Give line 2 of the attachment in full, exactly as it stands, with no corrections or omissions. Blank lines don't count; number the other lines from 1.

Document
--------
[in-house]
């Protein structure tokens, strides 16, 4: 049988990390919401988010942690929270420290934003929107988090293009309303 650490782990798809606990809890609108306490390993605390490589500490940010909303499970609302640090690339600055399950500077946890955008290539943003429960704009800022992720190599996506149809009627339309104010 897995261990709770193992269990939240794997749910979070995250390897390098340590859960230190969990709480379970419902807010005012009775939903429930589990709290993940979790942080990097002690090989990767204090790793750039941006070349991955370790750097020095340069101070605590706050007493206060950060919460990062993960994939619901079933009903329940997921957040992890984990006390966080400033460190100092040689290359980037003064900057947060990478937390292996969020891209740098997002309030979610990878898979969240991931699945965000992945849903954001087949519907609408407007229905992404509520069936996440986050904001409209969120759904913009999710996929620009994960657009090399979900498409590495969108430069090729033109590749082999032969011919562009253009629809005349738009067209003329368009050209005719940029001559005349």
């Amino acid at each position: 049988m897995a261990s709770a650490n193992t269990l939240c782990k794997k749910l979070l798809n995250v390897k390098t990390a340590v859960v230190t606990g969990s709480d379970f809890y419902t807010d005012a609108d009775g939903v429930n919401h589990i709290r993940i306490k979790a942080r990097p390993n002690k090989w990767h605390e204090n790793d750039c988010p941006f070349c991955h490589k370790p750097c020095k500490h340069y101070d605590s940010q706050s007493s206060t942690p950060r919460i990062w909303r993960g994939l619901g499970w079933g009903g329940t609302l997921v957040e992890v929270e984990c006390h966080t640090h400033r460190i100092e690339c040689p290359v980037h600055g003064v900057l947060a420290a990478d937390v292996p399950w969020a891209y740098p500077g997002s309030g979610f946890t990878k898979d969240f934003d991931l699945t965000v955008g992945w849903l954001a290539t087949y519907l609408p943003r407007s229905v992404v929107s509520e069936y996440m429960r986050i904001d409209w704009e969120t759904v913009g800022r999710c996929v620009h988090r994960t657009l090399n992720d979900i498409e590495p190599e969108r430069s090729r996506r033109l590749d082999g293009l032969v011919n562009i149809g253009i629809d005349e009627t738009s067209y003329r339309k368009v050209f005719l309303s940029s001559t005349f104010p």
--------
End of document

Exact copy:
């Protein structure tokens, strides 16, 4: 049988990390919401988010942690929270420290934003929107988090293009309303 650490782990798809606990809890609108306490390993605390490589500490940010909303499970609302640090690339600055399950500077946890955008290539943003429960704009800022992720190599996506149809009627339309104010 897995261990709770193992269990939240794997749910979070995250390897390098340590859960230190969990709480379970419902807010005012009775939903429930589990709290993940979790942080990097002690090989990767204090790793750039941006070349991955370790750097020095340069101070605590706050007493206060950060919460990062993960994939619901079933009903329940997921957040992890984990006390966080400033460190100092040689290359980037003064900057947060990478937390292996969020891209740098997002309030979610990878898979969240991931699945965000992945849903954001087949519907609408407007229905992404509520069936996440986050904001409209969120759904913009999710996929620009994960657009090399979900498409590495969108430069090729033109590749082999032969011919562009253009629809005349738009067209003329368009050209005719940029001559005349």